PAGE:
“Would madam like to taste the wine”? Said the waiter to Morwena as he served her for the evening meal.This experience,if it hadn’t had been of such importance,could have been termed an adventure.Morwena sat with Edith Bolitho ,who had been mentioned as her point of contact in the letter of introduction from Marilyn Graham.
Edith Bolitho was from Cornish aristocracy,and here Morwena was eating and discussing the role of women in the mining villages of West Cornwall.We would be forgiven if the term West Cornwall only had association with a certain purveyer of Cornish Pasty.However ,in the early part f the 20th century ,West Cornwall had tin mining as its main claim to fame.Edith Bolitho ,a blue stocking with an intellect to engage any human on the planet,was firing questions at Morwena about the outlining villages and the women’s interest in the movement there.Morwena,never one to feel intimidated,readily engaged in the conversation.As she communicated her thoughts to Edith,there was a chemistry beginning to develop between the two women.
As the meal progressed,Edith just wasn’t concerned about how Morwena ate her food,or what cutlery she used,or the order in which he chose each piece.No,Edith was 100% committed to the furtherance of the movement,and she detected in Morwena a kindred spirit.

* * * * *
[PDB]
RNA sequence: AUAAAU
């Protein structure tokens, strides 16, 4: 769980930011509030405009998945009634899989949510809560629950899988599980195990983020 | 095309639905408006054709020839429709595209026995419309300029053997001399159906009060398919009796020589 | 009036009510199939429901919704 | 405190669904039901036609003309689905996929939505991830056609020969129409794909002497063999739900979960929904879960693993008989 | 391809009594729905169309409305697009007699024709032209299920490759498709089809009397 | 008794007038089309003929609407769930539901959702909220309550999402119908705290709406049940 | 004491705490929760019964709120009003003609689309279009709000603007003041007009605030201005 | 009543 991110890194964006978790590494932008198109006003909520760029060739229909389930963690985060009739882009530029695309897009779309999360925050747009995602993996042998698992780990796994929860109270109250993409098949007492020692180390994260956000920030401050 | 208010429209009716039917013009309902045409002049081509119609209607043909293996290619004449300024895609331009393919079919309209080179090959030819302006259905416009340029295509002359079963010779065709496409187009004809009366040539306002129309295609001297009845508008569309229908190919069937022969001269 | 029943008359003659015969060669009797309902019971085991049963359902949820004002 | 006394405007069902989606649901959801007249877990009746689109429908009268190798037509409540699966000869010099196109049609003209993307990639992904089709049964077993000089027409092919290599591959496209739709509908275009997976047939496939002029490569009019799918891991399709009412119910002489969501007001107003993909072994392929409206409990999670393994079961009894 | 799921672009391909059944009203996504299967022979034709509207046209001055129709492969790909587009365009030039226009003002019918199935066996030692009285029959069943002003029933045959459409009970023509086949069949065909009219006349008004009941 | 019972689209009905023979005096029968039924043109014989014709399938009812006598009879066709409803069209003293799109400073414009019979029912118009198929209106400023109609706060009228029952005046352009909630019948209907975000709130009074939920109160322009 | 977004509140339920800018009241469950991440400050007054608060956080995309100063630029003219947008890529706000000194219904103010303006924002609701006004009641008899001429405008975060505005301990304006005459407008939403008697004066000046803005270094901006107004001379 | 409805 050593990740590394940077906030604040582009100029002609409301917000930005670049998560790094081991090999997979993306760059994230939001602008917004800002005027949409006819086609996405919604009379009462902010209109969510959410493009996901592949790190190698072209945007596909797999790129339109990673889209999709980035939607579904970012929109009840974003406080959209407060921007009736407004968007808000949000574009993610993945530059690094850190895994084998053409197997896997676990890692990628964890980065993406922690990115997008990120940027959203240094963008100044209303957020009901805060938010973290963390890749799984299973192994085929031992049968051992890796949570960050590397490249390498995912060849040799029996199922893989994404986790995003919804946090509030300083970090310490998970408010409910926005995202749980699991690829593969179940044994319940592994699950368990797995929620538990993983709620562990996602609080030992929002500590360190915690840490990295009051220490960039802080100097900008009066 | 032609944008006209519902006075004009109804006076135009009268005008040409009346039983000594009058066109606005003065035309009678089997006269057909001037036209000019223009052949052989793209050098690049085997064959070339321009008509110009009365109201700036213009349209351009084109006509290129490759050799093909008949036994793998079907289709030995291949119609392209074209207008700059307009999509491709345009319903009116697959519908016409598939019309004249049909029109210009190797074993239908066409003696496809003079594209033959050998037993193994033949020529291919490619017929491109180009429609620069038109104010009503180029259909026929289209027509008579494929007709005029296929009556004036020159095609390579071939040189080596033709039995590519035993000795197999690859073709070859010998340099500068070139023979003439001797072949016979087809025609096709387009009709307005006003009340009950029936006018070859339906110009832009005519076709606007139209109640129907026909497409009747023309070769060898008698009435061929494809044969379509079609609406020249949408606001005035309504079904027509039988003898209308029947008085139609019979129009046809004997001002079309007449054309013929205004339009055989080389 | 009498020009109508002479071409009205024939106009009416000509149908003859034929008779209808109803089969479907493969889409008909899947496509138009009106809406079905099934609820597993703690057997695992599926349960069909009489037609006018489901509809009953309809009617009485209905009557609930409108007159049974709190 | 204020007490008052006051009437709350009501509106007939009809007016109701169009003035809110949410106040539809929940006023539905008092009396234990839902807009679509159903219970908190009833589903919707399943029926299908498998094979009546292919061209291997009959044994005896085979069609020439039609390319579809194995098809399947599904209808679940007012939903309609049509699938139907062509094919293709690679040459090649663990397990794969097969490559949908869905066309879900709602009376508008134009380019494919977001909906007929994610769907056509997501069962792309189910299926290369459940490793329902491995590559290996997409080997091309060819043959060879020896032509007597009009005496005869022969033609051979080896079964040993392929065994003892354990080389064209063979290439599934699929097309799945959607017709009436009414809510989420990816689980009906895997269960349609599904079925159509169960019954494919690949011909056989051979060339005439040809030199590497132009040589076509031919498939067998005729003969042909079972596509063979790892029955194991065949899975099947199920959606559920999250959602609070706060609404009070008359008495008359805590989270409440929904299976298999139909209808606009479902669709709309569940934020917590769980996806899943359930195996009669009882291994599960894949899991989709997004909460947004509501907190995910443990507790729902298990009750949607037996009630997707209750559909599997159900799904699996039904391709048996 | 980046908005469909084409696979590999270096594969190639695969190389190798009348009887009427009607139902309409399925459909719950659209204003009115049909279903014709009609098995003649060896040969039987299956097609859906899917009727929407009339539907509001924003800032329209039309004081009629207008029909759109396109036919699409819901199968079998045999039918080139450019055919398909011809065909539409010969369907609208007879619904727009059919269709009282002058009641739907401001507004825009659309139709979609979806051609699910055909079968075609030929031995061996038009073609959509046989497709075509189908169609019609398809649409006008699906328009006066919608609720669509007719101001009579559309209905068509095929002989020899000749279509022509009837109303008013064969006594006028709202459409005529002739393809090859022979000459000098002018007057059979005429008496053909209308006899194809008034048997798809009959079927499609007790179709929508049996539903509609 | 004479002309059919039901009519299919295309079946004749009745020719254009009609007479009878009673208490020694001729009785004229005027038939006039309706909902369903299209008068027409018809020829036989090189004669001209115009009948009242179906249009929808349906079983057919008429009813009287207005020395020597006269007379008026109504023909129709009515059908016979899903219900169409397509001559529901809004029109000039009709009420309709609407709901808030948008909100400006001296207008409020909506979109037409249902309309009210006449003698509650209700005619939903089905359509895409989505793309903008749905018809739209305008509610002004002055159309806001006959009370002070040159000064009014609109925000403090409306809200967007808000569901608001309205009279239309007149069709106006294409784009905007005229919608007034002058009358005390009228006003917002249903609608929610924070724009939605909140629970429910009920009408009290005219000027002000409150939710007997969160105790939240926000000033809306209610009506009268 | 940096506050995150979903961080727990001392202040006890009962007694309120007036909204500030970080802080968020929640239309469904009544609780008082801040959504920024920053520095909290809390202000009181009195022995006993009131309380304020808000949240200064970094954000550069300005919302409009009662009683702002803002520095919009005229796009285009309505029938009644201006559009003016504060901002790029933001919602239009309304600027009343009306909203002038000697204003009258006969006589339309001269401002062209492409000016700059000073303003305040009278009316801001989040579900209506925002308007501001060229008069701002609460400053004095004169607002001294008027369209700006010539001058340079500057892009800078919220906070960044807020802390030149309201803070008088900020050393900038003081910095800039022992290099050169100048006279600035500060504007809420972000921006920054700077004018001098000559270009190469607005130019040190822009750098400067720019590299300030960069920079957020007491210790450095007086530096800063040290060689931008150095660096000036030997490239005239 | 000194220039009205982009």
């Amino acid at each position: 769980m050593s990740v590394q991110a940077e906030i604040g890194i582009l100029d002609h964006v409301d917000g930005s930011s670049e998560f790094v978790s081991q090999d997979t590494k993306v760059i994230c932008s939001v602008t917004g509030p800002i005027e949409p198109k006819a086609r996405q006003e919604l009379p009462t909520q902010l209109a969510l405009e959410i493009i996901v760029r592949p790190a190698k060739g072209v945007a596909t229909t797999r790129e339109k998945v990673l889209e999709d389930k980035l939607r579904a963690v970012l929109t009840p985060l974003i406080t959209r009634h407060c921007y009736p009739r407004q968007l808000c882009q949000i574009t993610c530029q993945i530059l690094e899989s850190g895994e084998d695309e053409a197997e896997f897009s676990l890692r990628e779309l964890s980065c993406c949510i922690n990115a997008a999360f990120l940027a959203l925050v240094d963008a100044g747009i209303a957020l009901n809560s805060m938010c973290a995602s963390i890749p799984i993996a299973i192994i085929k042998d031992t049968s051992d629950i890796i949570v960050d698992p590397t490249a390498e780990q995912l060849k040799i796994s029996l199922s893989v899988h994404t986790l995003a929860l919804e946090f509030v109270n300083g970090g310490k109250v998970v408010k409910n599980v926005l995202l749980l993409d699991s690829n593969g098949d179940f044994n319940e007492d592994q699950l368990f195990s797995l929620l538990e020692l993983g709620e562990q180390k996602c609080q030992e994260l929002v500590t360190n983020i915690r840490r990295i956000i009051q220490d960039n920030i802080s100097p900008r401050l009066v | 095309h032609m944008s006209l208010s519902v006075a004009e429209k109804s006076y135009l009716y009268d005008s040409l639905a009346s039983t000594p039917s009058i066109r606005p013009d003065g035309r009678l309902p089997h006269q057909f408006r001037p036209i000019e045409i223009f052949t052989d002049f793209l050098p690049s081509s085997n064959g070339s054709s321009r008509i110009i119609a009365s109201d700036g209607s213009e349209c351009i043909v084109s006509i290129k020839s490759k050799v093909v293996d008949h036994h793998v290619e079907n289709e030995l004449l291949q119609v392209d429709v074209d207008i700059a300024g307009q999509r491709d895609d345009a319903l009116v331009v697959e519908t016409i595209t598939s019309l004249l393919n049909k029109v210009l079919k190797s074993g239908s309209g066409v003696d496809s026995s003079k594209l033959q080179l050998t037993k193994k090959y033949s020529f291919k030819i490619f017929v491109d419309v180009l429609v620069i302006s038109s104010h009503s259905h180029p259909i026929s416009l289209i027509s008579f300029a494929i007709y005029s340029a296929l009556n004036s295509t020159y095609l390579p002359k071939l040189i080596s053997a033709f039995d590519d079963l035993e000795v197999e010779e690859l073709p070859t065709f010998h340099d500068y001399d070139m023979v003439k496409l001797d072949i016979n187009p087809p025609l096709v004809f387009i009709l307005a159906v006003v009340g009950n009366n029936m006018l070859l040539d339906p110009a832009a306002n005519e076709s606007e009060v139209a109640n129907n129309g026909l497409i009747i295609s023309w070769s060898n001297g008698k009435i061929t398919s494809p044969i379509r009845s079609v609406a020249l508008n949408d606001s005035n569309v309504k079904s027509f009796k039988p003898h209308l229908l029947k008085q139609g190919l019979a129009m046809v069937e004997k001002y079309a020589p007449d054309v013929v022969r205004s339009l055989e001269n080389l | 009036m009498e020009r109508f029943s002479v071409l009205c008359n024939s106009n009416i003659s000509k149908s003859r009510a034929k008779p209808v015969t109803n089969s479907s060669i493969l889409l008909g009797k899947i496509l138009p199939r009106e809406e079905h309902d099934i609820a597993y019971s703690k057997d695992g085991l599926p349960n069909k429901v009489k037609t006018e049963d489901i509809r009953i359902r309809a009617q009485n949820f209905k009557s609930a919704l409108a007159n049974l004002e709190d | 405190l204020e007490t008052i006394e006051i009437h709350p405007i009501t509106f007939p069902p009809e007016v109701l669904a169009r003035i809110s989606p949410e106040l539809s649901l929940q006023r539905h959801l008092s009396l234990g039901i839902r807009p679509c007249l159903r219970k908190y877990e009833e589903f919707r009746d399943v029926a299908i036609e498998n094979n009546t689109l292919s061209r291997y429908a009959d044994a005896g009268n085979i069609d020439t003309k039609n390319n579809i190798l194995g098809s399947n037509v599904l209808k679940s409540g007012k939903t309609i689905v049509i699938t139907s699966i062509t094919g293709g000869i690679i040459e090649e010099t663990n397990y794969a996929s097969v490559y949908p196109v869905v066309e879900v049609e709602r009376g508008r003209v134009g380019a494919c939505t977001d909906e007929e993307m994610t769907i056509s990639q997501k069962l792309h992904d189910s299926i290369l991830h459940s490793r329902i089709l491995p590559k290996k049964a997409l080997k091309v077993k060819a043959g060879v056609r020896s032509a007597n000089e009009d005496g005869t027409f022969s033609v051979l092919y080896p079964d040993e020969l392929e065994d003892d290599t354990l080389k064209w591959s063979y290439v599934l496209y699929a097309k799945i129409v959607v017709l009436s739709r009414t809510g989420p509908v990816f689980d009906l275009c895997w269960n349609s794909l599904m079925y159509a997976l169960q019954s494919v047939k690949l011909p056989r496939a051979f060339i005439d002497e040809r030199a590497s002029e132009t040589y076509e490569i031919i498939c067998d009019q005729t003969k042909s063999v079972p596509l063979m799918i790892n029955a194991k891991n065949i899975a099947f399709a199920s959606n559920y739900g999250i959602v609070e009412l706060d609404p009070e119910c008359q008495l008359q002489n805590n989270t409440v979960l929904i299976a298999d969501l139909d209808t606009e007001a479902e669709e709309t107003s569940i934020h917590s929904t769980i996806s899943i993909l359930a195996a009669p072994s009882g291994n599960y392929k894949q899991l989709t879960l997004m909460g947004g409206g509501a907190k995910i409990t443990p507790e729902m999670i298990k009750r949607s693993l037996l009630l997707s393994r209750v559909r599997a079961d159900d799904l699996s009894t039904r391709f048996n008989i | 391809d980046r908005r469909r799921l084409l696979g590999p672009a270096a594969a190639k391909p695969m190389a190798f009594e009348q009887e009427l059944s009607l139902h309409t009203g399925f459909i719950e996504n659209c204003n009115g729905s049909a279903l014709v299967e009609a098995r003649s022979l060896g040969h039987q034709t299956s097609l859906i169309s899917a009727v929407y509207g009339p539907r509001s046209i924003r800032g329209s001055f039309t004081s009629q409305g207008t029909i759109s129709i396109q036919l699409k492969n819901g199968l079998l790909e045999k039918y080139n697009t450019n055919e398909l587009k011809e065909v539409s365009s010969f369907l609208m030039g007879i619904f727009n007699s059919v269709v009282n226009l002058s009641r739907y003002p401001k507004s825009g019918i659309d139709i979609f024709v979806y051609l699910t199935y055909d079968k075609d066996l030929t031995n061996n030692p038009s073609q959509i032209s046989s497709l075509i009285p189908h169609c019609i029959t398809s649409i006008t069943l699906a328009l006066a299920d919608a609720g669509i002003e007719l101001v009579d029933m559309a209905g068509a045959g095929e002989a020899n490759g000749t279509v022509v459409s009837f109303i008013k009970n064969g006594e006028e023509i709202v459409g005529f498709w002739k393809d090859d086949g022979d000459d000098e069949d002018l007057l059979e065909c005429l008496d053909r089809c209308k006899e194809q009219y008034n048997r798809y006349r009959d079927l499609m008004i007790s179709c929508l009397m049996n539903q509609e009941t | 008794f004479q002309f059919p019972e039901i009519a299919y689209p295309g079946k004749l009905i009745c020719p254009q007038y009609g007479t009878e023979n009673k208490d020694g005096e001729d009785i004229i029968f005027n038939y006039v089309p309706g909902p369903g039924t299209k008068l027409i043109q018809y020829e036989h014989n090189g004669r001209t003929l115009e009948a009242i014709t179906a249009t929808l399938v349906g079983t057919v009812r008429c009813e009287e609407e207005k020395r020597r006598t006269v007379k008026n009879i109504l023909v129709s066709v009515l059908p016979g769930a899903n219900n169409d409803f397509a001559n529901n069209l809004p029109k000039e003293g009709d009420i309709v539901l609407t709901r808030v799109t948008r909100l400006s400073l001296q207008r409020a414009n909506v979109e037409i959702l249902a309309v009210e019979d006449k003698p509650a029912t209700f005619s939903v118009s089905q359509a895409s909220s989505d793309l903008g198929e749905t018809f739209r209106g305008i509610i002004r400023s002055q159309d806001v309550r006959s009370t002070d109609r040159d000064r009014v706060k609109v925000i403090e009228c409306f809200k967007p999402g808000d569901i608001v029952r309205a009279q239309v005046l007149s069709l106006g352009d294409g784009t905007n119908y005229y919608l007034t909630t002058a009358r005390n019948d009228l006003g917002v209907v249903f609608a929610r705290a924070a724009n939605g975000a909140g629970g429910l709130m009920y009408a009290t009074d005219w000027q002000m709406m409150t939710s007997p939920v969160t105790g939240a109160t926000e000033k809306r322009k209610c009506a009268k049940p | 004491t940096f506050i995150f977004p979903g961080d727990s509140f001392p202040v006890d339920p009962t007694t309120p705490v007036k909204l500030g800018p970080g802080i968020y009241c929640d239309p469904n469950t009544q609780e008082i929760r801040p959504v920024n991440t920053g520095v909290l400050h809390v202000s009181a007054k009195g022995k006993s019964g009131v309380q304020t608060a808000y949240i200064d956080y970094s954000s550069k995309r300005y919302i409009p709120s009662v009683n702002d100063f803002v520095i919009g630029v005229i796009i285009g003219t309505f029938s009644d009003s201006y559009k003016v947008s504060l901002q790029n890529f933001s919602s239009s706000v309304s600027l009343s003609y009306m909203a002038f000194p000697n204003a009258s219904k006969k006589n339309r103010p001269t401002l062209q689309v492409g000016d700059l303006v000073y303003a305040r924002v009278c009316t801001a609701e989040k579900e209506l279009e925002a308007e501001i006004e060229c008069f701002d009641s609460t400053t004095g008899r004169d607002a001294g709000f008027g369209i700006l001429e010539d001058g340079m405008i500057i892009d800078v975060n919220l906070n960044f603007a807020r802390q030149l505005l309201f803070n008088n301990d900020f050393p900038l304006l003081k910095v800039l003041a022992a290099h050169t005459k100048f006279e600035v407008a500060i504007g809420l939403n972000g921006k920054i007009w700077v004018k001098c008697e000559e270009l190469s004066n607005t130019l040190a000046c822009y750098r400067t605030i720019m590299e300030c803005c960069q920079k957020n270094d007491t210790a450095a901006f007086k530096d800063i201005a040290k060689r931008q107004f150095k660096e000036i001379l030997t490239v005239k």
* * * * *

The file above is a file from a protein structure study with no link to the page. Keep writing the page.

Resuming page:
When Morwena had finished her synopsis of the outlining villages from her own observations,fuelled as well by Marilyn,something happened to her that had last occurred when she had explained her dreams of votes for women to Pierre.Miss Bolitho had actually listened to her with an intensity that drew her to Morwena.This hotel in Penzance was probably the finest building that Morwena had ever entered in her life,but Edith made her feel so much at home.
Morwena had initially thought that her place tomorrow would be to hand out leaflets to those who were in attendance,and then to pass out provision NHS for the first part of the March up to Saltash ,where the women would cross the ferry over the river Tamar.This would have been counted as a wonderful privilege but Edith a Bolitho had their ideas,and she wasn’t a women who was easily persuaded against.
Edith Bolitho,unbeknown to Morwena had had a number of conversations with Marilyn on Saturday last as this was her regular social occasion.You see,Edith was the reason why Marilyn would travel to Truro each week,but convention dictated that these visits had to be of a clandestine nature.However,Marilyn had sung the praises of Morwena to such a degree that Edith wanted to meet her with a view to her being asked to march with the women to London.Obviously,this was like a bolt out of the blue for Morwena.
Morwena was truly taken a back with the trust had been placed in her by these women.As she went to the bathroom,she thought of how her life had thrown up these events,and how she felt that now she was on the threshold of something very important,nod as she reflected ,the voice of her dear Pa rang out :”Follow your dream Morwena,follow your dream”.As no man in her life,apart from Pierre,had truly measured up to her Pa,she knew what she must do,she just had to March for freedom,but not just for herself,but for all the memories of women past ,present,but more so ,for their future.